Cultures – sets of widely-endorsed ideas reflected in rules for interaction and in the organization of our institutions – are powerful social forces that shape individuals’ lives. In colleges, “hookup culture” refers to the idea that casual sexual encounters are the best or only way to engage sexually; and the concept also refers to rules of social interaction that facilitate casual sexual encounters and organizational arrangements that support these encounters.
Today, almost all of America’s residential college campuses are characterized by a hookup culture – large and small, private and public, secular and religious, and left- and right-leaning campuses. Students must contend with this culture even if they are not especially sexually active. In fact, many students are not very active. The average graduating senior reports hooking up just eight times in four years; and a third do not hook up even a single time. Individual students can and do opt out of casual hookup sexual encounters, but few can escape dealing with that culture.
The Origins of Campus Hookup Culture
Hookup culture is simply the newest stage in the evolution of sexual norms and behavior in America. Its roots lie in the early city life of the 1920s, the first time in U.S. history that young people routinely socialized in mixed-sex groups beyond the supervision of chaperones. This created intense media interest in “youth culture,” as college attendance became accessible to large swaths of the American population. After a couple hundred years of conflict with higher education administrators, fraternity men starting setting the social tone. Their way of experiencing college life – irreverent, raucous, and fun-oriented – was suddenly the way to experience college. Attending college was linked to the idea of being young and carefree.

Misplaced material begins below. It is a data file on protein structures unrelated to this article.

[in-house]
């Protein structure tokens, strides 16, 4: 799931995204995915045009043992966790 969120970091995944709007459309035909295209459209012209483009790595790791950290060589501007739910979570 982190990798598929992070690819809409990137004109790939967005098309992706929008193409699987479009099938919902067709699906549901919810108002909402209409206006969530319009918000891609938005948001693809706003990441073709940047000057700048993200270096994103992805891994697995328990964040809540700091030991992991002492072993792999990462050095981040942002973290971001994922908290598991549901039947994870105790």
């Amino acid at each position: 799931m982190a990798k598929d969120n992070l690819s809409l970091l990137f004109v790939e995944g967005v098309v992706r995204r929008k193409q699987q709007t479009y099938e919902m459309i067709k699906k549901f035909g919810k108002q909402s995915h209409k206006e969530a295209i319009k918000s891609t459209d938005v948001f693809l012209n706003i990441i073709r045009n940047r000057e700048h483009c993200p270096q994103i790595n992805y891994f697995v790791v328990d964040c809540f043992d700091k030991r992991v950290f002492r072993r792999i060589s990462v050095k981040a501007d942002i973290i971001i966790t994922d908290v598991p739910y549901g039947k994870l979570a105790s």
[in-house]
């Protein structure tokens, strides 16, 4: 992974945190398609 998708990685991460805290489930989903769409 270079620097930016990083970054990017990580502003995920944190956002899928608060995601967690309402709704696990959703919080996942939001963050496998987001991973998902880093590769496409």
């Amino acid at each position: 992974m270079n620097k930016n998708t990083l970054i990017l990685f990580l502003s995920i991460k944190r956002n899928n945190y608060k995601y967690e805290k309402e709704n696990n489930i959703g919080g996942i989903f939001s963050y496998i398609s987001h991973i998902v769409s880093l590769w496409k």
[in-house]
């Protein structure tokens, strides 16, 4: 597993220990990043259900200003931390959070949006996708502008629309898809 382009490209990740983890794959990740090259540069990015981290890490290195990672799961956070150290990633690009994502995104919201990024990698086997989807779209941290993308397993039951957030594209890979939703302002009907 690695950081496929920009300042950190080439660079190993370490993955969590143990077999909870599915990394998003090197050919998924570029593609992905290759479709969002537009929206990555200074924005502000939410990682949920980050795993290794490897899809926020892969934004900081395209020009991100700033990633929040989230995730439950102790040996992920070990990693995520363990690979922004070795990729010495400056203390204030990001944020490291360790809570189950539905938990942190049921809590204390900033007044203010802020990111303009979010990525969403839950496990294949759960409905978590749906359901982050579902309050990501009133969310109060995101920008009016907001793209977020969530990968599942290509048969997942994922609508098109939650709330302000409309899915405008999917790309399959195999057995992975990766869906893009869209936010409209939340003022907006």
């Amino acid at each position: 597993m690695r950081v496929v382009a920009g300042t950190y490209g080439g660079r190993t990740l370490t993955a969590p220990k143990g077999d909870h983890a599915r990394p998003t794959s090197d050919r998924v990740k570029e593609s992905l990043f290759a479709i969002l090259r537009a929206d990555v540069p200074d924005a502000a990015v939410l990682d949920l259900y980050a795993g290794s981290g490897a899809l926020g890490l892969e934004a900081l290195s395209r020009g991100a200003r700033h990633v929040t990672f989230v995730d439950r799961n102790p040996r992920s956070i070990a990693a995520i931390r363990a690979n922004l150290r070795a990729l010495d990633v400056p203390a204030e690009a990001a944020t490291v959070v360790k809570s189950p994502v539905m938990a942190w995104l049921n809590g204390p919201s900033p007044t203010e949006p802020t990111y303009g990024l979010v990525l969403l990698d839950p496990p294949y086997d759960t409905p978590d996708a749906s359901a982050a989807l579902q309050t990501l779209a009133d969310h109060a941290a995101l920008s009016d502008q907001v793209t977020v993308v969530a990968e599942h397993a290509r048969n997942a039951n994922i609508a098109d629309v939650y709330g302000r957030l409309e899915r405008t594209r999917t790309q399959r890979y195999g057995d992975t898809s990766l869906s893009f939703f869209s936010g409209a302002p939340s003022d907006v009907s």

The Great Depression and World War II put the brakes on such revelry. Young women initiated “going steady” – monogamous, long-term dating – as a response to the loss of young men to war. Yet going steady, a kind of “premature monogamy,” was both new and short-lived as an ideal for young people. By the 1960s, young people wanted to remain unattached; and meanwhile gay men in urban enclaves were experimenting with a culture revolving around “hookups.” The dangers of AIDs infection slowed down the process by which casual sexual encounters spread into the mainstream for young people, but this process proceeded nonetheless.
In 1978, the popularity of the movie Animal House ratcheted up expectations for college fun. Beer and liquor companies took advantage of the moment, spending millions in the 1980s to convince students that drinking was a mainstay of college life. Starting in 1984, when the U.S. government financially pressured the states to raise the legal drinking age from 18 to 21, control over campus parties was thrown increasingly into the hands of men who occupied large, private fraternity residences in which they could flagrantly break liquor laws. Fraternities again came to dominate the campus social scene. Until today, this remains true on many campuses, but many other factors also reinforce hookup sexual norms on college campuses – including media portrayals of college life, rising individualism, and a halfway transition toward women’s equality. Social and sexual norms originally embodied in fraternities now reign supreme on college campuses.